Figure 2. Distribution of PRD resident teacher activities.
Continued training activities (corresponding to roughly 25% of the total workload):
Taking part in workshops, attending lectures, “pocket” courses and academic events that require the resident’s total or partial presence; preparing a report (at the end of the first semester) on activities executed during this period; preparing an account (at the end of the school year) of the experiences as a Program resident, not only of the activities executed over the year but also including a critical assessment of the resident participation, highlighting positive aspects of the experience as well as giving suggestions for improvement, pointing out the academic areas in which professional growing was experienced, giving detailed information on how they may have contributed to future professional practice.
It is important to point out that most of the workshops held for residents (included in the third group of resident activities described above) are led by qualified CPII teachers, although in some cases, teachers from other schools are invited to lead the workshops. Aside from workshops dealing with specific subjects aimed at advancing subject matter knowledge, that is, “What to Teach” in the terms used by Schulman (1987), a series of workshops on topics of interest to all residents was organized with the aim of sharing and integrating experiences among residents of different areas of study. In these workshops, considerations were made with regard to Schulman’s perspectives: “how to teach”, “who we teach” and especially on “why teach what the curriculum requires”.
Resident activities have been distributed over the Program’s 500-hour workload with reference to organization as well as to the availability of time and venues for these activities to take place, providing for a diversity and balance of activities to be carried out over the school year. Several factors were taken into account: the number of hours spent in CPII spaces and in the residents’ home schools and their participation in activities that do not require full presence. The resident is required to take part in teaching and administrative activities at least two shifts a week and one a week for activities related to continued training ? workshops, lectures, etc.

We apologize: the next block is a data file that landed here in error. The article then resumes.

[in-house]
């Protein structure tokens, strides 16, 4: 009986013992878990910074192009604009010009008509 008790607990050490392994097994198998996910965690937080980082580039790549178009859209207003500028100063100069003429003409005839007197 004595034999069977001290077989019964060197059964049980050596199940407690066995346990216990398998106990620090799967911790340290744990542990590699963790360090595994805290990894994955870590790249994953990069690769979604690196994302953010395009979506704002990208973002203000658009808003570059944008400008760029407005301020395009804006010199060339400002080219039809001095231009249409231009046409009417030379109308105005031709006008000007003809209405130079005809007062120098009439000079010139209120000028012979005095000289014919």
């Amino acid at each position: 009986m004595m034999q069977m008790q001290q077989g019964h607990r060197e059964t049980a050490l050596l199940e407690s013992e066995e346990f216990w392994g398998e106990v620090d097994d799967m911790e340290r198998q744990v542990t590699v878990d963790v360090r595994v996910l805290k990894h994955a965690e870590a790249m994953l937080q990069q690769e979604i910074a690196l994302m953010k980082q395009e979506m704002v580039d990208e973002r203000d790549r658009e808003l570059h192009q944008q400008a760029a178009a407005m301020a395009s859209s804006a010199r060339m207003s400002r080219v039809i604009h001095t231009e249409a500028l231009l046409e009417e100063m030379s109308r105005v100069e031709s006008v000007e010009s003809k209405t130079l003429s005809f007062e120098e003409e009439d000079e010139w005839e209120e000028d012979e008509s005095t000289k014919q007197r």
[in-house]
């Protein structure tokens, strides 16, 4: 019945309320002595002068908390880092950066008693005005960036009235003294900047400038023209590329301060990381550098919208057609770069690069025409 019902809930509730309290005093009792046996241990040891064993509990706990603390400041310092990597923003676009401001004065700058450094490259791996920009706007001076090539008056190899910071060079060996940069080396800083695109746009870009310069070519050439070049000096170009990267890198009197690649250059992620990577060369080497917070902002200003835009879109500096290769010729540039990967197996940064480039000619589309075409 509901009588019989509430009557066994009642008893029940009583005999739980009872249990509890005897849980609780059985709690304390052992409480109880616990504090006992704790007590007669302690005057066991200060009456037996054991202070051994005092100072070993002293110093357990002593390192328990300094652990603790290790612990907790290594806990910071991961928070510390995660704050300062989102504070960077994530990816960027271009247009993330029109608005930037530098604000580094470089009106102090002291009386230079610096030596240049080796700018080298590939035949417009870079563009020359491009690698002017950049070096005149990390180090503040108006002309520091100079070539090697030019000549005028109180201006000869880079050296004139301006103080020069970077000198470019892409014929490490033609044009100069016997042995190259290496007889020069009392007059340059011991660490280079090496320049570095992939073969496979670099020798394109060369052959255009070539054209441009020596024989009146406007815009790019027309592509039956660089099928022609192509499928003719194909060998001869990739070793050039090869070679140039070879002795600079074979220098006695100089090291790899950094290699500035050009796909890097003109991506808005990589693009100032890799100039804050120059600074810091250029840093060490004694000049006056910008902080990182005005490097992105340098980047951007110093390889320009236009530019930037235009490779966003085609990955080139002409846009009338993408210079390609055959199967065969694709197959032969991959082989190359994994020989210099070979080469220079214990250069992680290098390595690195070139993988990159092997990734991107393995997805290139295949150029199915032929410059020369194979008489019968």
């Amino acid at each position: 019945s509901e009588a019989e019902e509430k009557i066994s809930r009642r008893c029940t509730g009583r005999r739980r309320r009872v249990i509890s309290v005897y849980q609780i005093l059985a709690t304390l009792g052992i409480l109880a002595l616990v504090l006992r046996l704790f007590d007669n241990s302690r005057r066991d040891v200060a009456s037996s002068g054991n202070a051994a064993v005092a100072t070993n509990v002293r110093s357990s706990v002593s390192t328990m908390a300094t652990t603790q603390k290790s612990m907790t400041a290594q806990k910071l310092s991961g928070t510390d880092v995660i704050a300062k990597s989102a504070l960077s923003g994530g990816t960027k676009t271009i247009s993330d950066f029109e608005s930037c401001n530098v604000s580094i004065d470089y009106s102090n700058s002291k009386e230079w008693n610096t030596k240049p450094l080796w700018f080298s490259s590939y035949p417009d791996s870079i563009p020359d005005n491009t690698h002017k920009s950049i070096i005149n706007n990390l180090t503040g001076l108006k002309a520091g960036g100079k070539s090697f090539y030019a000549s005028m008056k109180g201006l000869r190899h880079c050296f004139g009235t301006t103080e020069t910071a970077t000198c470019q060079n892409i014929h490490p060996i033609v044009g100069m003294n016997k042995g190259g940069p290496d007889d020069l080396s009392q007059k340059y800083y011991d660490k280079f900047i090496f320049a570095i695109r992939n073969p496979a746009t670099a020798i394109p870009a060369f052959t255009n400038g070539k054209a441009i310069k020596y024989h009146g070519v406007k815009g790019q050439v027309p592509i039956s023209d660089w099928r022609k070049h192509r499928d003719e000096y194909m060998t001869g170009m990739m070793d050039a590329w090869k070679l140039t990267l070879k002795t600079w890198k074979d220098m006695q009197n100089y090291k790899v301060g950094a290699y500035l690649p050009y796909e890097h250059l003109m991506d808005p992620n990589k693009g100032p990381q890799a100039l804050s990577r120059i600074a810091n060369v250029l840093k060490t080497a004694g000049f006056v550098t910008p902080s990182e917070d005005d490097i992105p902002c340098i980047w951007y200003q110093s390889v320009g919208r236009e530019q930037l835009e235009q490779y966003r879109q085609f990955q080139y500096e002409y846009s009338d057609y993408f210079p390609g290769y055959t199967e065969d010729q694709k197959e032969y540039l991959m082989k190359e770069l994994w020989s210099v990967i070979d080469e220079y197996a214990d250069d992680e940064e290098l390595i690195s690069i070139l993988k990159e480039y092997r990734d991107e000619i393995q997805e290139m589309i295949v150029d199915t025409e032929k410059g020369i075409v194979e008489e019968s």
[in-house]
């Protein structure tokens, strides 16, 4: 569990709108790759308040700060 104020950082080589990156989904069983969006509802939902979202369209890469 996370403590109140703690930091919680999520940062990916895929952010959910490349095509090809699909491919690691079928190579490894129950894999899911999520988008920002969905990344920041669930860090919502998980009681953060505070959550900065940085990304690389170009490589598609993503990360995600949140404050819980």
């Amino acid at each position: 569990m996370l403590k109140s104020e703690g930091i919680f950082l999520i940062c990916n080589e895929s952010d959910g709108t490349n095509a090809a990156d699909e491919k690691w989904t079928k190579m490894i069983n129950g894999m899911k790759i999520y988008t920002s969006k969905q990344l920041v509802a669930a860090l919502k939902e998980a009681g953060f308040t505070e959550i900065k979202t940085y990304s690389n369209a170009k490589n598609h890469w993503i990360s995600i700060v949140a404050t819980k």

It must be pointed out that the Program calls for the resident teacher to spend about 100 hours in home school activities, where he must execute projects drawn up in the PRD. This bridge between home school and CPII activities is essential for the Program to achieve its goals. By putting to use PRD-acquired knowledge in their home school classrooms, the resident teacher has the opportunity to experiment, assess and reformulate concepts, exercises and processes, enabling him to grow as a teacher and to update his teaching practices. In order to ensure greater efficiency in these actions, he can count on guidance from his supervising teacher with whom he also shares the task of assessing what has been accomplished.
5.3. Strategies for Gauging Results
It is widely agreed that the assessment of the results obtained in professional development processes that aim to improve actions and broaden knowledge is an integral part of any project. In PRD, three events (in the broad sense of the word) were conceived, all with the aim of keeping track and registering activities done by residents in various fields, evaluating the project’s impact on professional growth and obtaining the resident’s view of the program as a whole. This information is then used to make improvements in the program the next year it is implemented. It furnishes assessment data about the resident’s evolution and the results obtained over, and at the end of, the residency period.